PORT ALLEN — The West Baton Rouge Parish Sheriff’s Office said Thursday it lacks evidence that would support bringing criminal charges against anyone for alleged voter fraud during the city’s 2014 special mayoral race.
But Col. Richie Johnson said “irregularities” were verified in a grand jury investigation of the claims, and he’s keeping the file open in case new evidence surfaces that could lead to arrests.
“The grand jury has investigated the case diligently over the past six months and following final testimony today has decided” to let the case go without taking further action, Johnson said in a news release Thursday.
“As we believed from inception of this investigation, the irregularities and beneficiaries of the voter fraud are obvious,” Johnson wrote. “However, the evidence needed to support probable cause for a specific person to be arrested are not.”
The probe into allegations of voter fraud was launched in March 2014 after the Sheriff’s Office received complaints about hundreds of mail-in and faxed requests for early voting ballots that did not match voter information on file with the parish Registrar of Voters Office.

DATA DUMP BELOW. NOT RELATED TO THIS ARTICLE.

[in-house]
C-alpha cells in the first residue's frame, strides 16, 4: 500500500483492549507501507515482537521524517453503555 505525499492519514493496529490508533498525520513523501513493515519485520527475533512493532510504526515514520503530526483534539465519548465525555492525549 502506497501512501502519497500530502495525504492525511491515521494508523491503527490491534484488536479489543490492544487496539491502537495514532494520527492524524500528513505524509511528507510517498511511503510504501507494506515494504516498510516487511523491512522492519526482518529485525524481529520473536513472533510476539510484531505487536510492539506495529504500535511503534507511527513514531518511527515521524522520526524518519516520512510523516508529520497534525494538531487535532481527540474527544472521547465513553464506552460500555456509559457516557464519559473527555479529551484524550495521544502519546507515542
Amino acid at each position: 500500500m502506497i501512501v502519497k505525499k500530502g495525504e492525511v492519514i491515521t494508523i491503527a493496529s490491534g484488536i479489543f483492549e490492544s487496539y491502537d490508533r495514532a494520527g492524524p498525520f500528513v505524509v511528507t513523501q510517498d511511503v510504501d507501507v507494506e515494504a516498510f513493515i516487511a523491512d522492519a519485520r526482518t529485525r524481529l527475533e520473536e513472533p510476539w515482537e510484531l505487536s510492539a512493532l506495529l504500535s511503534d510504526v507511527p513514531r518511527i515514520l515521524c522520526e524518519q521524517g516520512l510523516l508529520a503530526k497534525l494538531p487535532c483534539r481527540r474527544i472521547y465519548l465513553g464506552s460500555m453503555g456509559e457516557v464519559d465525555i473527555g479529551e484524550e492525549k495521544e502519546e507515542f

Johnson said previously at least one individual trying to submit an early ballot was told by workers in the Registrar’s Office that his ballot could not be accepted because he had already cast his vote via mail-in ballot. However, the individual told authorities he hadn’t voted yet.
Part of the Sheriff’s Office investigation focused on obtaining a copy of the failed recall petitions targeting Port Allen Councilman R.J. Loupe.
Larry Profit and Gizele Thompson filed paperwork on Sept. 4, 2013, to initiate the recall petition drive against Loupe — just days after a separate group filed paperwork to initiate a recall drive against former Mayor Demetric “Deedy” Slaughter.
Slaughter was vying to get her job back in the special election after she was recalled from office on Nov. 16, 2013. She lost to the city’s current mayor, Richard Lee, in the April 5, 2014, election.
The Sheriff’s Office tried to get a state district court judge to order Profit, the petition drive’s chairman, to turn over the documents. However, Profit avoided two contempt hearings due to seizures he had in court shortly before his hearings.
Johnson said Profit later met with investigators and cooperated fully but did not have the documents they were seeking.
“Every person that participated in these fraudulent acts knows who they are,” Johnson said in the news release. “It is our hope that this process will send a message and serve as a deterrent for future voter fraud by candidates for public office.”
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